In 2008 more than 60% of Iowa Republican caucus voters identified themselves as Evangelical Christians. This should not be underestimated but instead understood as the key dynamic in determining who will be awarded the all important first delegates out of Iowa. Romney was able to do well in the major metropolitan areas of Des Moines, Debuque, Cedar Rapids, Sioux City and the eastern suburbs of Omaha. While Huckabee won almost every rural county in the state. This lead Huckabee to a solid 40,000 (34%) to 30,000 (25%) victory over Romney. Evangelicals went for Huckabee over Romney at a 2 to 1 ratio.
When applying what was learned in the 2008 caucuses to the 2012 caucus picture things begin to become more clear. The last Des Moines Register poll taken October 23-26 had Herman Cain in the lead with 23%, Romney with 22%, Paul with 12%, Bachmann 8%, Perry 7%, Gingrich 7% and Santorum 5%. (It is important to note that the Des Moines Register got the 2008 caucus right in its polling days before the caucus candidate for candidate within 1% point.)
Whether it is fair or not, Herman Cain is effectively done, he does not recover from the current sexual allegations from the four women and counting. There is no way he recovers in less than two months with Iowa evangelical voters. So where does his support go? Some of it will likely return to Bachmann or Perry, both of whom enjoyed close to the numbers Cain received in the October poll. Santorum might also get a second look from a few desperate voters. Romney is essentially where he is going to be until caucus day. 25% is his ceiling in Iowa as demonstrated over the course of now five years of polling. I believe Gingrich also has a ceiling, essentially the second tier to Romney's vote in the metropolitan areas of the state, but he is unlikely to receive the majority of the evangelical vote.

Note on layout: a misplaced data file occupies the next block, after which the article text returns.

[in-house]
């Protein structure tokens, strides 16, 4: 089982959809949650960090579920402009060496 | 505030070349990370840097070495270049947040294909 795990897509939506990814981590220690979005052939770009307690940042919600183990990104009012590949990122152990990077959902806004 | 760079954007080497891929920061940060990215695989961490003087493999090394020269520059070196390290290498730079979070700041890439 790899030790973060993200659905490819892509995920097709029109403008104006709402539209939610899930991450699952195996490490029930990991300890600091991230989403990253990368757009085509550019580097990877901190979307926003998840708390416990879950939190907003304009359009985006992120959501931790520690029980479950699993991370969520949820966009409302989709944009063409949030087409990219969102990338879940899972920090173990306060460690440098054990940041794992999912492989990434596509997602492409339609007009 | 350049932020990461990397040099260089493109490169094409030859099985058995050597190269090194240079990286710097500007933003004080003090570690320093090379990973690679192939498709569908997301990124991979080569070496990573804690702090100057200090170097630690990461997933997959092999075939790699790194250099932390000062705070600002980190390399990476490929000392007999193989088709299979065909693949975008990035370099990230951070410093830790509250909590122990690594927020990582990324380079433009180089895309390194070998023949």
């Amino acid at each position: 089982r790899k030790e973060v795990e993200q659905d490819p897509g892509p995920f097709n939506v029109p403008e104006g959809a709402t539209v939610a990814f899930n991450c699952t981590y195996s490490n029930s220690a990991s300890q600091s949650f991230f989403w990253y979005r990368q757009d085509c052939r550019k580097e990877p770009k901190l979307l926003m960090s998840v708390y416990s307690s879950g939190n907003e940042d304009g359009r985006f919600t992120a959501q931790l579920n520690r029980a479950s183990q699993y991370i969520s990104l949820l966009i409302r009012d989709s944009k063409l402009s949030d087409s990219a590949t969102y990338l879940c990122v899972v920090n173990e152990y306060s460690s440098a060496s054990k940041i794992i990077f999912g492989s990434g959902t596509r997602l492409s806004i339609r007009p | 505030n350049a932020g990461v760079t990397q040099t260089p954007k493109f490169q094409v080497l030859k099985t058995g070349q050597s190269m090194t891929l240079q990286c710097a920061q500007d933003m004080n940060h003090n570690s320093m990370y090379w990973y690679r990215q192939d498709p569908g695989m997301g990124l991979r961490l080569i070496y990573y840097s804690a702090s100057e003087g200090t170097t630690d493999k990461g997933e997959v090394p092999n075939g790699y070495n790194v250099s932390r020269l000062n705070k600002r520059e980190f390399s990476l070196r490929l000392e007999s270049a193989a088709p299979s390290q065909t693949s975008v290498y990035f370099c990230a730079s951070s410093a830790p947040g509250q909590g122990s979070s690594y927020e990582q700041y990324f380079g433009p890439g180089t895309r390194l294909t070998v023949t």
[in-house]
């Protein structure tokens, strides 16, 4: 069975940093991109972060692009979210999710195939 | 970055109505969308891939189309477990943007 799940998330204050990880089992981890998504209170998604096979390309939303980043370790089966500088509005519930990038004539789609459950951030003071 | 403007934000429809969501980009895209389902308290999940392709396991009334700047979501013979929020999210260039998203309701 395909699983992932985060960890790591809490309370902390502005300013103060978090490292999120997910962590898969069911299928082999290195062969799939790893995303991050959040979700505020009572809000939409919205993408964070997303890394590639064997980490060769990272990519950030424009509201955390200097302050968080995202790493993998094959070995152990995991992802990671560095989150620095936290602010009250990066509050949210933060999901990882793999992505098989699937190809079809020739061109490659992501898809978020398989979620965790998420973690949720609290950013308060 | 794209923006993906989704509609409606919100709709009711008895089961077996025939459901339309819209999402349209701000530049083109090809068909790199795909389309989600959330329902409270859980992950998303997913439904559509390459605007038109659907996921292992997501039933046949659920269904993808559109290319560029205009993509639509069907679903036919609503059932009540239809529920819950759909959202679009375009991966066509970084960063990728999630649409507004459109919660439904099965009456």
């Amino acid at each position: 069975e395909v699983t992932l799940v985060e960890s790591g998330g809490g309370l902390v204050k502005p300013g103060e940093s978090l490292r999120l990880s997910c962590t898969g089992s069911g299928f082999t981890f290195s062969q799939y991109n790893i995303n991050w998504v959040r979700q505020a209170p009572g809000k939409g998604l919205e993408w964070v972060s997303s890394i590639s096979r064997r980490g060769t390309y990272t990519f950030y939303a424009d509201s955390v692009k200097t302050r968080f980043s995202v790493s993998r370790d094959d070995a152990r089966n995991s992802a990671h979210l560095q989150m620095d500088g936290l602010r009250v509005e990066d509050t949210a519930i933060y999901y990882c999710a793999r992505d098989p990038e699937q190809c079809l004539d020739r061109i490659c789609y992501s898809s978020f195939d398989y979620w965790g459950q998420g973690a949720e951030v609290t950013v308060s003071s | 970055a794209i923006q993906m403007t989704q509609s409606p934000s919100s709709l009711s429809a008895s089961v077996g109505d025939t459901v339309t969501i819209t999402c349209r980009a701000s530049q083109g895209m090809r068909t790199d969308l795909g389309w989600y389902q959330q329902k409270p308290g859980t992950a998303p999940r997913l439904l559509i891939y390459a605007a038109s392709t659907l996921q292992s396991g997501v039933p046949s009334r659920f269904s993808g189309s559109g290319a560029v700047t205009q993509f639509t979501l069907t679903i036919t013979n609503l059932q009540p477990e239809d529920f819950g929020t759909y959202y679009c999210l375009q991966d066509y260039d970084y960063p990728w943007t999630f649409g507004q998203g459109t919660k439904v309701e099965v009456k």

This leaves us with Ron Paul. Ron Paul has hit the airwaves early and often in Iowa. Interestingly he is exactly where Huckabee was in the 2008 national polls on 11/8, just above 8%. Paul has been courting the evangelical vote with commercials such as this one which began running in Iowa three weeks ago. Then there is Ron Paul's ground game. His supporters have mastered the straw poll. He has won the straw polls of the Values Voter Summit, California Republican Party and the Illinois Republican Party. And in Iowa Paul came in second at the Ames Straw poll and won the National Federation of Republican Assemblies in Des Moines. The Iowa Caucuses are essentially a statewide super straw poll. Straw polls are taken at each location and then delegates cast their votes. The delegates are encouraged but not mandated to cast their votes as representations of the straw poll. The Paul camp will likely be well prepared to lead in each of the county caucuses and vocal during the delegate selection process.
The key thing to watch for in the next few weeks is the release of the November Dem Moines Register poll. We will get an indication where Cain's support moved. While several candidates will get a boost in the November poll, by December we will begin to see a consolidation of the evangelical vote behind one lucky candidate that will likely be the winner.
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About the Author: William is a freelance writer based in Milwaukee. His areas of focus include politics and economics.